Thank you so much for the great explanations. I have been using a point and shoot to photograph my pictures for my blog, but I know the time hascome to move to the next step. Do you have any recommendations for a first “good” camera , without getting something too complicated or expensive?

    1. White on Rice Couple

      Yael- Hi Yael we get this question multiple times a week. So we’ve decided to write a post on it. Please be patient and wait for that post, thank!

  43. Divina

    Very interesting but still confusing at the moment. You’re absolutely right that taking photos takes practice. I did try adjusting the aperture with a higher number. but then I also have to adjust the shutter speed, because if I don’t, I would get a really dark photo. That’s what is confusing me sometimes. And there are also times that I don’t have a good, bright light. Well, I need to start practicing and see the difference. Thank you so much for sharing this.

    1. White on Rice Couple

      Divina- It sounds like you are shooting full manual right now, which can be very challenging. Try using the Aperture Priority mode first, and let the camera make the other adjustments to get a decent exposure. That way you can see how changing the aperture affects your depth of field and you can start to control aperture to make creative decisions with your photos.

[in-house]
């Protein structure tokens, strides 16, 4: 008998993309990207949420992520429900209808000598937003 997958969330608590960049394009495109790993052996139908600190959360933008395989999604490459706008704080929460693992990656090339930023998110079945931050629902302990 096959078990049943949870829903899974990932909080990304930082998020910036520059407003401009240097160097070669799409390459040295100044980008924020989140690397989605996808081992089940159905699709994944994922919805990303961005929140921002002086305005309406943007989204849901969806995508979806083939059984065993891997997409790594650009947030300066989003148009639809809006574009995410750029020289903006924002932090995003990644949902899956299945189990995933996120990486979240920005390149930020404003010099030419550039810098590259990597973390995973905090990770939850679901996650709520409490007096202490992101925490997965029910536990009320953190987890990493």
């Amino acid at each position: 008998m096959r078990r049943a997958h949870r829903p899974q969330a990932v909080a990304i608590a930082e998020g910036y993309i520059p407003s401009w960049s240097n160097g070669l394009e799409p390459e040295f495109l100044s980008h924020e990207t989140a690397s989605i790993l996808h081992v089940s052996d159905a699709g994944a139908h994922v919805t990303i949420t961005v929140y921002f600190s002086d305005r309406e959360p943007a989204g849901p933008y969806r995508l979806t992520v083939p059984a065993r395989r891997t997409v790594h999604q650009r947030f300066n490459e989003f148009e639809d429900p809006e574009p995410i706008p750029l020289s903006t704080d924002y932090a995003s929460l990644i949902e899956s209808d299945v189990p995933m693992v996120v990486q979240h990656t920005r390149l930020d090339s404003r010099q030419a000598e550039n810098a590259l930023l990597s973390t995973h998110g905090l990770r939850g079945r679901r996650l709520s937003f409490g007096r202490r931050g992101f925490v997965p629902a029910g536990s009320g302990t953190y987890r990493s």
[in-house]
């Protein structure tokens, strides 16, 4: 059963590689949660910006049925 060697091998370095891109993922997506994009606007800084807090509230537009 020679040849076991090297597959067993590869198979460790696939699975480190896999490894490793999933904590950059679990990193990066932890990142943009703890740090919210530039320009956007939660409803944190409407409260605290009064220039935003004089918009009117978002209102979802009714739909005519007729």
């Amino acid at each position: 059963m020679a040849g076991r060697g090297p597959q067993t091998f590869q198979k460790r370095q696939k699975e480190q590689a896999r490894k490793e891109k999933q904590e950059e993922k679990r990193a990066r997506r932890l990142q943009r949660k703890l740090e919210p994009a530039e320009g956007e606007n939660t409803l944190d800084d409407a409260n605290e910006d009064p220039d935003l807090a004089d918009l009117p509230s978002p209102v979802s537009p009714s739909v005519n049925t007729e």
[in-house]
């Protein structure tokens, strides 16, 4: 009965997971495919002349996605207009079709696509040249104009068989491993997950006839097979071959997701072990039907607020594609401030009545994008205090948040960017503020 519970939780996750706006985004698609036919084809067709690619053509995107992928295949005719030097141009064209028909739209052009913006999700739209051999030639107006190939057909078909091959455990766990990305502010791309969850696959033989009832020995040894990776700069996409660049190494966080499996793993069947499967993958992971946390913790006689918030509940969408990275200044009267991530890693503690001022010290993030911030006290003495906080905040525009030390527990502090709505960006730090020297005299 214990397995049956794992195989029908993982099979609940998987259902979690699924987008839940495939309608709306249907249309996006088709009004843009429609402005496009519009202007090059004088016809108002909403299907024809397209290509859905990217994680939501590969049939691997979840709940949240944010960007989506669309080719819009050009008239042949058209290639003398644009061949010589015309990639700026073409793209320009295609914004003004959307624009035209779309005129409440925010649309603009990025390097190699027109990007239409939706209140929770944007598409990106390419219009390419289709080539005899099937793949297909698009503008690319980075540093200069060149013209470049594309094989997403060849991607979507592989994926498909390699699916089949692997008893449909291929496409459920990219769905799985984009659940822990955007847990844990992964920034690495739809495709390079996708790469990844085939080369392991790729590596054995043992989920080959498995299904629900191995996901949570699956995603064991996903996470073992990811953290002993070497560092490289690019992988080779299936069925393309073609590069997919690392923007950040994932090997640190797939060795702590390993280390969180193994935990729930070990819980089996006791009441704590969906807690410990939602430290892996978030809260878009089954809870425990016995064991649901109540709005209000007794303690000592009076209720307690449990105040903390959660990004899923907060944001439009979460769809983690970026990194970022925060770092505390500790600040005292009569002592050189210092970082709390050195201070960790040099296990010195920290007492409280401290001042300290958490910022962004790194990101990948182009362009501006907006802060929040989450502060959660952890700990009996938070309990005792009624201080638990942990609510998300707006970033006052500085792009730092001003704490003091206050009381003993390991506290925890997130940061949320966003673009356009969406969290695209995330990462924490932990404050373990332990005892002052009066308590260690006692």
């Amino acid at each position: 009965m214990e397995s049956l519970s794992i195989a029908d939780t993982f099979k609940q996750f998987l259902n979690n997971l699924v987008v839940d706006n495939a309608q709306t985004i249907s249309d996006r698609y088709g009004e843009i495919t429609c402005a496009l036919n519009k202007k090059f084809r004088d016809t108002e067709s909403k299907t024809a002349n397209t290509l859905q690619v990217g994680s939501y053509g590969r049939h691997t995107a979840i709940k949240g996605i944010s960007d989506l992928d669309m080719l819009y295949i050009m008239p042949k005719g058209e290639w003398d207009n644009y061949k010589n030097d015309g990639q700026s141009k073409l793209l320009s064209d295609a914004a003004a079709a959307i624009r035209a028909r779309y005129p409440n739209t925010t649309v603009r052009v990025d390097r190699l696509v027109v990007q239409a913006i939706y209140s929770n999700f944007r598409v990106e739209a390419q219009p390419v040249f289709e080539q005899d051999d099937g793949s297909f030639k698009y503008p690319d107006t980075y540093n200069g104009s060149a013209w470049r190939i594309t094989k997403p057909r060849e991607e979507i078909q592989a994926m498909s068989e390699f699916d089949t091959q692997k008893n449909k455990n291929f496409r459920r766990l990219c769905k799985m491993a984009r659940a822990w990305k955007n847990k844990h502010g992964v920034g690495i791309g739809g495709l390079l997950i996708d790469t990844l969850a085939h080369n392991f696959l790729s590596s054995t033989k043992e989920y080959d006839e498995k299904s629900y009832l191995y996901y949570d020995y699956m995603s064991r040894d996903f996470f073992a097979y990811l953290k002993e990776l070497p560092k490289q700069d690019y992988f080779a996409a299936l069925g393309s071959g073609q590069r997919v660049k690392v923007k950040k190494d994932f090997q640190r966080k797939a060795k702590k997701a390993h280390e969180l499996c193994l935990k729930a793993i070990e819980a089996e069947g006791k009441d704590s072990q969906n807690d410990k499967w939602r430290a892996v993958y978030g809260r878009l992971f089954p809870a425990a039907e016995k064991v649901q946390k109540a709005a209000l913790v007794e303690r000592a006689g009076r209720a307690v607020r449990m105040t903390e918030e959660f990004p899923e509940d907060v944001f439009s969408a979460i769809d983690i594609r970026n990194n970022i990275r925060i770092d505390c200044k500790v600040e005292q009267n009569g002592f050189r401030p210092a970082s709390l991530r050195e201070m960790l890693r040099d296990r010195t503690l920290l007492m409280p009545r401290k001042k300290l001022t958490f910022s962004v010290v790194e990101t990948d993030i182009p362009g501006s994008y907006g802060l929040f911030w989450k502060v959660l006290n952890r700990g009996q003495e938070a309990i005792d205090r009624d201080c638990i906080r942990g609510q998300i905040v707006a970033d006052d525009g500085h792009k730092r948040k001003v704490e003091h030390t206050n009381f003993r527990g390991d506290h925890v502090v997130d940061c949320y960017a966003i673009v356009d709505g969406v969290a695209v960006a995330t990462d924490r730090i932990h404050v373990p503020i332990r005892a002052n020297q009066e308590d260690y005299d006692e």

And remember that you can only shoot within the parameters of the lens that is on your camera.

  44. Kristina

    Wow! Once again, another amazing post. This one I’m going to have to read, and read again. You’re right, it IS confusing, but I think your plain-english explantions are going to help me “get” it. Thanks again for taking the time to put these post together.

  45. jen

    Thank you for dummying this up for me!! I learned all this stuff years ago but you have managed to explain it in such a clear and concise manner – better than any way that I’ve remembered before!

    This series is liquid gold…and so are you guys!

  46. Jessica@FoodMayhem

    This is an amazing series. Even though many of these things have been told to me before, seeing the picture illustrations, along with your very clear explanations is helping me to understand it a lot better. Thank You!